Wednesday, November 29, 2023

Genderless ID card issued in Yucatán

A voter ID card without a male or female gender designation has been issued for the first time in the state of Yucatán. 

The Yucatán office of the National Electoral Institute (INE) announced Wednesday that a nonbinary voter ID card had been issued in the state capital Mérida in accordance with “the affirmative action for inclusion” promoted by the autonomous elections and voting oversight agency. 

Fausto Martínez holding an AMLO doll.
Fausto Martínez became the first Mexican to be legally recognized as nonbinary in 2022, after petitioning the Supreme Court to issue a new birth certificate. (Fausto Martínez/Twitter)

The person who received the card was not identified by name but INE Yucatán posted photos of them to its Twitter account.    

Members of the electoral institute’s general council voted in late February to allow genderless ID cards, and the first were issued in Aguascalientes last month. 

Instead of an M for mujer (woman) or H for hombre (man), INE cards issued to people who identify as nonbinary have an X in the gender field. Applicants for genderless voter IDs simply have to identify themselves as nonbinary. Citizens can also request a voter ID card on which the gender field is left blank.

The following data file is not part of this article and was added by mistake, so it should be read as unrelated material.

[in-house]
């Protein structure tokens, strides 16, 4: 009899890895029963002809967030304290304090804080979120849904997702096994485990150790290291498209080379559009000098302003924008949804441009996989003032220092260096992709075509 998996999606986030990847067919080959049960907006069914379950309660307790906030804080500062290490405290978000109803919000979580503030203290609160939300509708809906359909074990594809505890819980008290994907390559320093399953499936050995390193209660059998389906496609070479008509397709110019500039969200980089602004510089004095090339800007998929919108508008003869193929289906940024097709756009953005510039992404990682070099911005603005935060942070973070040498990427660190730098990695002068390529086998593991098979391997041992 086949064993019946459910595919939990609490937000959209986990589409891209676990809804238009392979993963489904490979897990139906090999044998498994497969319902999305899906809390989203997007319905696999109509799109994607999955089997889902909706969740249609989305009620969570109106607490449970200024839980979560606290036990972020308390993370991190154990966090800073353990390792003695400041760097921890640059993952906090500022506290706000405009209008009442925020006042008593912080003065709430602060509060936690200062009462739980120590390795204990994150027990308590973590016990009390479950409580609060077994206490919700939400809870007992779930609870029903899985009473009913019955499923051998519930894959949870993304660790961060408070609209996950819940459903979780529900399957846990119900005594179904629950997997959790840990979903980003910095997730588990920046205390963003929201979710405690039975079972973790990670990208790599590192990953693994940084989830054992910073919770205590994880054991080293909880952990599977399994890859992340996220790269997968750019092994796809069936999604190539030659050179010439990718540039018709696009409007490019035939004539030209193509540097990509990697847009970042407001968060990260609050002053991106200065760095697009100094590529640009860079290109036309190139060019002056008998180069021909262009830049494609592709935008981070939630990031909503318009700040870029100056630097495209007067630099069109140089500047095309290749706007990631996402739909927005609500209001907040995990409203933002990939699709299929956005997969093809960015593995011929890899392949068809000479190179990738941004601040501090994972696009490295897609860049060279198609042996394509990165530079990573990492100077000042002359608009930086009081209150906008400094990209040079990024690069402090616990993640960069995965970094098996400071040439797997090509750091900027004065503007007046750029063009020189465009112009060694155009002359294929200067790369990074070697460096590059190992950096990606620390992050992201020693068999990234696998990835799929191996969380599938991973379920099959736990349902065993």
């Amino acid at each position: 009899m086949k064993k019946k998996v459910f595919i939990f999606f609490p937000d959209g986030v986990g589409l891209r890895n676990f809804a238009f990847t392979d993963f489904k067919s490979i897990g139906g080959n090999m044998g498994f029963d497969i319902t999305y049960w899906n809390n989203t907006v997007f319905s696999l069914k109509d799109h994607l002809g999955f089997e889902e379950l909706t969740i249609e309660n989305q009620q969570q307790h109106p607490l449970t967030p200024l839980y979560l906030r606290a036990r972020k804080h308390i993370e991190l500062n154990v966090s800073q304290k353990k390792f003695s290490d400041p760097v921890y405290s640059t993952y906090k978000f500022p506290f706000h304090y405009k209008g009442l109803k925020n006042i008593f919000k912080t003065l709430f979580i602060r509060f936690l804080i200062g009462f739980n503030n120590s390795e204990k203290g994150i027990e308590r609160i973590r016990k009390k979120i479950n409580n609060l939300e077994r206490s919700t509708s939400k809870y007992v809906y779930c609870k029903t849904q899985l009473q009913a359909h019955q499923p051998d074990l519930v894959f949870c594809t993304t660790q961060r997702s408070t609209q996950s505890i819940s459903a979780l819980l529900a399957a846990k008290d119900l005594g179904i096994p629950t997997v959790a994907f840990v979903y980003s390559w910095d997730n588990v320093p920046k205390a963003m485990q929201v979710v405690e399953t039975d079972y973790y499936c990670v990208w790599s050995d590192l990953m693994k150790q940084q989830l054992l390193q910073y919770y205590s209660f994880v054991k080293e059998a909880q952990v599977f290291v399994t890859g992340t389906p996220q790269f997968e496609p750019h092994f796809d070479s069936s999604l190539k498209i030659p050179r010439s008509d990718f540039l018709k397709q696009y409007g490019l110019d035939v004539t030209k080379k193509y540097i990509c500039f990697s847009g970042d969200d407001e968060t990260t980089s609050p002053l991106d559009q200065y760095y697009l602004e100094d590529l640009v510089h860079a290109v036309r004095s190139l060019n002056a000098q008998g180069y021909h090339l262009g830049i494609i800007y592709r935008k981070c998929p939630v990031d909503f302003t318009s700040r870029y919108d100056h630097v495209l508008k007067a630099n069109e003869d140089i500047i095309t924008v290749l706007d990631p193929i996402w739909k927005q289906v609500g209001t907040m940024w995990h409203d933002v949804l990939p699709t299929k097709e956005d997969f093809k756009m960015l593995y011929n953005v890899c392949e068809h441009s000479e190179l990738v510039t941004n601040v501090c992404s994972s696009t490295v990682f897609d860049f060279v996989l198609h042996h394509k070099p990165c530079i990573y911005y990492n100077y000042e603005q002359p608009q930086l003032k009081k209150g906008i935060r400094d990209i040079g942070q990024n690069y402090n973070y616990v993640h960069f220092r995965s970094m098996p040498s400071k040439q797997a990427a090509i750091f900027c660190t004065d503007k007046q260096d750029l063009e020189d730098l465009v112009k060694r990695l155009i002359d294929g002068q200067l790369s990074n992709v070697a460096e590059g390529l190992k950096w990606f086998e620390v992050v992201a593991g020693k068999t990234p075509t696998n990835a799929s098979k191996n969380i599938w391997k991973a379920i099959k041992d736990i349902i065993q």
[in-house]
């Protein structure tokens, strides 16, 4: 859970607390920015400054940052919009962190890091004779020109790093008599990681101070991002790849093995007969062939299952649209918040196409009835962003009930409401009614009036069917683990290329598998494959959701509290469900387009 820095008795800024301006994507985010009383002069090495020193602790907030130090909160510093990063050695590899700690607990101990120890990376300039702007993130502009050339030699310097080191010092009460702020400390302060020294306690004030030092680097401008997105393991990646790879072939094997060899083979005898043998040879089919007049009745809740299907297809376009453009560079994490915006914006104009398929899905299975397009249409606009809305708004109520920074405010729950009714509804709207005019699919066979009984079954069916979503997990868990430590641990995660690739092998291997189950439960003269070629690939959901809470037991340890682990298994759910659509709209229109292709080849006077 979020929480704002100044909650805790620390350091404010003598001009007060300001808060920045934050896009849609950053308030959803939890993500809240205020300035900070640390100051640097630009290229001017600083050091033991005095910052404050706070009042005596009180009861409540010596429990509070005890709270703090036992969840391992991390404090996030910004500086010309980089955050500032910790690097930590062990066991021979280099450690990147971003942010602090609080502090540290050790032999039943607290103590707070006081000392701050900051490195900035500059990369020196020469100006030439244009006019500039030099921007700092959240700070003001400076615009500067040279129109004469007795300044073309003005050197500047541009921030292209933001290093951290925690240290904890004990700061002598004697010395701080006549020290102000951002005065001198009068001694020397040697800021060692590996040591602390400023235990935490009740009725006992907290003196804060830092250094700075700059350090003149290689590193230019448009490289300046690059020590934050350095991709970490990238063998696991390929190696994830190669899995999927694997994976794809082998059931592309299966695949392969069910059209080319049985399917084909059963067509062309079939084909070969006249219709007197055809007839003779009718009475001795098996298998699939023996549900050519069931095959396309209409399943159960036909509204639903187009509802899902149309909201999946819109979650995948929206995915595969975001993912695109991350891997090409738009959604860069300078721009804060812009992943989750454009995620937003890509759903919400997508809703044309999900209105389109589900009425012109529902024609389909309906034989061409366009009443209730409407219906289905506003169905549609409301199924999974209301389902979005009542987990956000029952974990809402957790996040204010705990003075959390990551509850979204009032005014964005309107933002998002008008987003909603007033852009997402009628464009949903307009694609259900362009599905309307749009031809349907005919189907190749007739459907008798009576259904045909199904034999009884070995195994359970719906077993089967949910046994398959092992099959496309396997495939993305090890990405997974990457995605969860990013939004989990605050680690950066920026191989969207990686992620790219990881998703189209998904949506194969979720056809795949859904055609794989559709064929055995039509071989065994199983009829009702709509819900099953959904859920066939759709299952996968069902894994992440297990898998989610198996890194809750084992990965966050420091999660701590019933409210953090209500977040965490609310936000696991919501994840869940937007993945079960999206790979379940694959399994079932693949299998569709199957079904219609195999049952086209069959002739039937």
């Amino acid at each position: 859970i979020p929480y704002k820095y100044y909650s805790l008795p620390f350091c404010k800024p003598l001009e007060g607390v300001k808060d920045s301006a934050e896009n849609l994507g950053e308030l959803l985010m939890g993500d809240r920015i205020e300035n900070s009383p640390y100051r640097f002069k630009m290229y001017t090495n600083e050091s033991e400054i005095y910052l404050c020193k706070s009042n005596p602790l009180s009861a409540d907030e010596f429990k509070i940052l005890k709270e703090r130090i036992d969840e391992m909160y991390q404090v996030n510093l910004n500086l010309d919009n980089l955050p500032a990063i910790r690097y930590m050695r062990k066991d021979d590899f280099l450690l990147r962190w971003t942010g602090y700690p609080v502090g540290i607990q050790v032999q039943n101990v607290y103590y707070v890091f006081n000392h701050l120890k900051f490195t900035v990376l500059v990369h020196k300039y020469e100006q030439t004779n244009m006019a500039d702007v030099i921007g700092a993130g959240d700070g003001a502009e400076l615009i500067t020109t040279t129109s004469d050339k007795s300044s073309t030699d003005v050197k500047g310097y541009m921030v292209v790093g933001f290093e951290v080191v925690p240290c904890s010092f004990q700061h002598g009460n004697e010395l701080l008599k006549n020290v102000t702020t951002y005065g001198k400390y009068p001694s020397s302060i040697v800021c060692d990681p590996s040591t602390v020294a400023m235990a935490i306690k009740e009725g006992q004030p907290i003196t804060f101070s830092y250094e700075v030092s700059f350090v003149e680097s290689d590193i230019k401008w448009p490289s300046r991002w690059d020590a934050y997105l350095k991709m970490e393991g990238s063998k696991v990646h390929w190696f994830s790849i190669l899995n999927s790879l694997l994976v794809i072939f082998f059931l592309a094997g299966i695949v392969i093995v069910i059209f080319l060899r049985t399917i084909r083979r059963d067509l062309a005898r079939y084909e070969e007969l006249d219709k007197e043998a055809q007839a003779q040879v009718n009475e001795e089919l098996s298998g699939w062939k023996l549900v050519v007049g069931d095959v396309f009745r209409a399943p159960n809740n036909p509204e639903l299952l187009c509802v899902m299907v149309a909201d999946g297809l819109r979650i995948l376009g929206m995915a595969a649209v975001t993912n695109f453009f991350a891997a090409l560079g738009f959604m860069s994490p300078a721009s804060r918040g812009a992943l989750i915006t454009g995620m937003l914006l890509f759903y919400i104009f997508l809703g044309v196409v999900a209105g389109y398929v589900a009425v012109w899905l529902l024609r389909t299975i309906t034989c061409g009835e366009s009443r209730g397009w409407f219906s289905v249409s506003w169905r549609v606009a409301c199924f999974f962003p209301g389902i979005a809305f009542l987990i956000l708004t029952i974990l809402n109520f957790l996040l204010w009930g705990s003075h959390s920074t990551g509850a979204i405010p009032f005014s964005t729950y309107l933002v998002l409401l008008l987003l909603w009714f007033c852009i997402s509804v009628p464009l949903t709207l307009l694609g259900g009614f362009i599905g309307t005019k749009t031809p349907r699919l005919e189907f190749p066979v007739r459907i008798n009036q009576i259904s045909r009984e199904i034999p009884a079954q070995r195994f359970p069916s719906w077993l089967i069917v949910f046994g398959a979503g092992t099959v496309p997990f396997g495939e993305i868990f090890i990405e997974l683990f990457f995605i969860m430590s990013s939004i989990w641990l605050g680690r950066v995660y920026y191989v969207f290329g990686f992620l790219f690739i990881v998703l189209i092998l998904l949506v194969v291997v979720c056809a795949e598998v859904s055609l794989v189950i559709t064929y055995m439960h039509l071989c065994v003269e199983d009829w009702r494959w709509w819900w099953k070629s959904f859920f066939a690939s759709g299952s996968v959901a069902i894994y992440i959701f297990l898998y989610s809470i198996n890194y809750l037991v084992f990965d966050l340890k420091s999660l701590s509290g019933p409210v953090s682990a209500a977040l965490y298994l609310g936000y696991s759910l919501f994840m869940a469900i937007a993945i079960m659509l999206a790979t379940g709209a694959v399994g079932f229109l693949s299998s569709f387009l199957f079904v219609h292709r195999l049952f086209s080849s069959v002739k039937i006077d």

There is no requirement to present a birth certificate showing that the person is officially recognized as neither male nor female. 

The first person in Mexico to be issued a birth certificate identifying them as nonbinary was Fausto Martínez. In late 2021, Martínez petitioned a federal court to recognize their gender identity after the Civil Registry in Guanajuato denied their request for a corrected birth certificate.  

Early last year, a judge granted Martínez’s request for an injunction and ordered the registry to issue them a new birth certificate, which it did on Feb. 11, 2022.

Edie Galván Villareal of Nuevo León became Mexico’s second officially recognized nonbinary person just over a year ago. 

More recently, Jesús Ociel Baena Saucedo, a judge with the Electoral Tribunal of the State of Aguascalientes, was granted an injunction that allowed them to get a new birth certificate without a male or female gender designation.

With reports from Milenio and La Jornada Maya 

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